Kenya Mortgage Refinancing Company: The Company is set to enhance mortgage affordability in Kenya by enabling long-term loans at attractive market rates through the provision of affordable long-term funding and capital market access to primary mortgage lenders such as banks and financial co-operatives,
However, the development of the Kenyan housing finance market has been relatively slow, and not up to pace with the registered housing demand backlog creating the need for more reforms.
Benefits, of HOSP Schemes
Home Ownership Savings Plans have various benefits for the lenders, government and the savers. For the government, the schemes alleviate
the housing problem by availing the much-needed housing finance. As it is, there exists a direct correlation between the existing housing finance system and the level of informal settlements in the country, which the World Bank estimated to be 61% of urban dwellers as at 2017.
For mortgage lenders, HOSPs minimize credit risk, as depositors can demonstrate their ability to make timely payments by saving a portion of their income throughout an extended period. As a result, lending to a HOSP subscriber is often less risky than lending to other borrowers. In Ethiopia, there were zero NPLs under the CSH plan as of November 2014, as reported by Commercial Bank of Ethiopia (CBE). Too, given the substantial down payments made by subscribers through their consistent savings, the loan-to-value (LTV) ratio is often significantly lower, which reduces the probability of mortgage defaults. For HOSP subscribers on the other hand, the benefits are wide as well. First, there are tax rebates. According to the Income Tax Act, individuals in a Registered HOSP are guaranteed tax rebates of up to Sh8, 000 per month or Sh96, 000 per annum, while interest income of up to Sh3m are tax-exempt upon withdrawal. With this, assuming a median income of Sh50, 000, an individual depositing Sh8, 000 per month with a registered HOSP account pays 28.1% less PAYE than one without HOSP account. It also boosts the credit profile of the subscriber as the contracted savings made by a subscriber act as proof to the financial institution of their creditworthiness, thus raising their chances of accessing a mortgage loan upon maturity of the savings. Lastly, with an effective regulatory environment, the scheme encourages a savings culture, which ultimately makes it easier for an individual to acquire a home by efficiently raising a deposit for a house loan. According to the World Bank, inability to raise deposits required to access mortgage has been proven as one of the reasons behind the small number of home loans, necessitating the need for tax incentives to boost savings for property acquisition. In spite of this, Home Ownership Savings Plan in Kenya has not been very successful in its overarching objective, which was to avail housing finance and promote a culture of savings for aspiring homeowners. This is evidenced by the fact that only one institution currently offers the product; low homeownership rates as illustrated above; and the relatively low mortgage uptake with 26,187 mortgage accounts recorded as at 2017.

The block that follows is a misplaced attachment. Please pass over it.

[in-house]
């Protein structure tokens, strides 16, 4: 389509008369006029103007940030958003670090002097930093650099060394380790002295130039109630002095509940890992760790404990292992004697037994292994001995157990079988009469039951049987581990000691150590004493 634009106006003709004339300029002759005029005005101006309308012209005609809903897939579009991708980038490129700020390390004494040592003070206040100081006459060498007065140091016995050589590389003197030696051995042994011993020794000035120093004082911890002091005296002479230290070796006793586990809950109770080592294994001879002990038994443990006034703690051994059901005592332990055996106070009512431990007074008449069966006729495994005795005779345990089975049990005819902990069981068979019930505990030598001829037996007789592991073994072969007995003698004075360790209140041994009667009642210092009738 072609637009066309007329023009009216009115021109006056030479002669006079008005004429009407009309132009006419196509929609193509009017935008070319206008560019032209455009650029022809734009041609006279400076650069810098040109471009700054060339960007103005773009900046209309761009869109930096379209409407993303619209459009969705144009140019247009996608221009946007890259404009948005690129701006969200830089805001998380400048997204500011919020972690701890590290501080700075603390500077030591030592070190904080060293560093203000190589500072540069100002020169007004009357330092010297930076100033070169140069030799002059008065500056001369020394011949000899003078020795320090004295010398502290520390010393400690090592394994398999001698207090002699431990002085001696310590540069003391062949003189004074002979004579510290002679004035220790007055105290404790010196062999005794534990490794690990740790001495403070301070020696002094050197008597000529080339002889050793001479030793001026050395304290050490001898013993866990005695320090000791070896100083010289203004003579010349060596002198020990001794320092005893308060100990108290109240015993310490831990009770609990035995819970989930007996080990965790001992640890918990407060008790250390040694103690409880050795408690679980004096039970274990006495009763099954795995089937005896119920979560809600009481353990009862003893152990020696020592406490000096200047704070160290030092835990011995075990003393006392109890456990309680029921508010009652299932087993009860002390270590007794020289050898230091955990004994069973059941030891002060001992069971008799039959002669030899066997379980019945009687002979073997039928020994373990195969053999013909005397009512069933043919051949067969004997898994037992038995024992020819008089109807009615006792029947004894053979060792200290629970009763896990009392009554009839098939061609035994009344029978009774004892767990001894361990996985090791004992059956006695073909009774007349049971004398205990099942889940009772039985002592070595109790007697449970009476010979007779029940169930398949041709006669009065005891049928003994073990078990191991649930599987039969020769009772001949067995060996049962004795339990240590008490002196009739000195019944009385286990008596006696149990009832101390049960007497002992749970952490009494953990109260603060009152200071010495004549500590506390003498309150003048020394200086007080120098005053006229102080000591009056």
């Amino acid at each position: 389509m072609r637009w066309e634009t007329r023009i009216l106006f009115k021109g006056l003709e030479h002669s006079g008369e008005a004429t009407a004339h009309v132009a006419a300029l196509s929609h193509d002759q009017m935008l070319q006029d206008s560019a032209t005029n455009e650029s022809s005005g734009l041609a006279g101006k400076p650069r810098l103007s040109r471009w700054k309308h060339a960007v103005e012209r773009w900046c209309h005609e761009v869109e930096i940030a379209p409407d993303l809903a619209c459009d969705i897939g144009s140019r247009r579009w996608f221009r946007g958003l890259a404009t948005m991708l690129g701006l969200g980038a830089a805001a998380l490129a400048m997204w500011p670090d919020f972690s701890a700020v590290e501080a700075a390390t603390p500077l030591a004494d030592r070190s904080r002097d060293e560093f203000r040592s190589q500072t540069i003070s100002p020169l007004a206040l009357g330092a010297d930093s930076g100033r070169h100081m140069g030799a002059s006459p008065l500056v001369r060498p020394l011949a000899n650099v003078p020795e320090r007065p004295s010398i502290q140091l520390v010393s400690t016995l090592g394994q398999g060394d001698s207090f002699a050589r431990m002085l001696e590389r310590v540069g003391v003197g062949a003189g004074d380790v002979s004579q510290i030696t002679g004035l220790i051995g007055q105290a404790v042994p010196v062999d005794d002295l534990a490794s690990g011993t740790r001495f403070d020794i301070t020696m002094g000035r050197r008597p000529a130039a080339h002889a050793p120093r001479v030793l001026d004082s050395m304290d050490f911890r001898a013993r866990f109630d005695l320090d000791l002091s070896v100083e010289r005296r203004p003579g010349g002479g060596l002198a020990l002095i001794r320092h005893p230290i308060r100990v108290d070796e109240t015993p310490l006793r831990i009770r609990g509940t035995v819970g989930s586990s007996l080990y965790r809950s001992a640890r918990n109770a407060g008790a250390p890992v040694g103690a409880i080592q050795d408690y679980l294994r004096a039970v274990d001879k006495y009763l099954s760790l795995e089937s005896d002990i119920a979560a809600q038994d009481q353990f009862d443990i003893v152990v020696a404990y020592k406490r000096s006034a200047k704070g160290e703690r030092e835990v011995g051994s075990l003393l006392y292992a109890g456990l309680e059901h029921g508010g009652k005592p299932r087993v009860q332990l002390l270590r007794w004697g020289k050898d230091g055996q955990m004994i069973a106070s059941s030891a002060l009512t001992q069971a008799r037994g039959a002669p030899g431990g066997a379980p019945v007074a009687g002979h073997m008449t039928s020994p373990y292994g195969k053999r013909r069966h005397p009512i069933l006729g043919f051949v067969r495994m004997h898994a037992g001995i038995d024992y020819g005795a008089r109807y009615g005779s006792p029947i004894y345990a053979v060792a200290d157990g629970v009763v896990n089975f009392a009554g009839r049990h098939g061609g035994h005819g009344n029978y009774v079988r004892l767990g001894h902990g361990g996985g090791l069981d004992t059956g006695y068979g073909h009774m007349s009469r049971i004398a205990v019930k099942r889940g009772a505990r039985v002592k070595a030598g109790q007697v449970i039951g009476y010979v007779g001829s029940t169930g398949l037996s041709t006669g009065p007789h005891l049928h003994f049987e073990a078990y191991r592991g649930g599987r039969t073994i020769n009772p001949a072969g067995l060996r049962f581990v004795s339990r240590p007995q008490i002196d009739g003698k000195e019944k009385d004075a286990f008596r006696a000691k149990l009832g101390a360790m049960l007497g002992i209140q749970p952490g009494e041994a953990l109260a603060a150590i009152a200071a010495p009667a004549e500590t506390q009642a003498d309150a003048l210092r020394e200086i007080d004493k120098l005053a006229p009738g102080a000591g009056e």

Few product offerings: According to the Income Tax Act the product is restricted to a few approved institutions. These include; a bank or financial institution registered under the Banking Act, an insurance company licensed under the Insurance Act or a building society registered under the Building Societies Act. So far, only one institution, Housing Finance Company (HFC), offers the product and at relatively unattractive rates as there is no competition. For the past two decades, the scheme has been a preserve of specialist lending institutions such as banks and building societies as stipulated in the Income Tax Act since 1996.
Low yields: Currently, banks offer interest rates of 7.0% on average for fixed savings accounts. This in comparison to the inflation rate, which has been oscillating between 4.1% – 6.6% means much of the benefits accrued are eroded;
Little public knowledge: With the product being offered by one institution, there is little information available to the public about HOSP. Fewer people know that it is one of the ways of reducing payable tax in Kenya;
Savings/loan mismatch: In countries such as Ethiopia, individuals are required to either save 10%, 20%, or 40% of the unit value and the remainder is issued out as a loan. However, under the Kenyan framework, getting a mortgage after the ten years is not guaranteed. This means savers must have other funding options such as personal savings, SACCO loan, inheritance or other methods;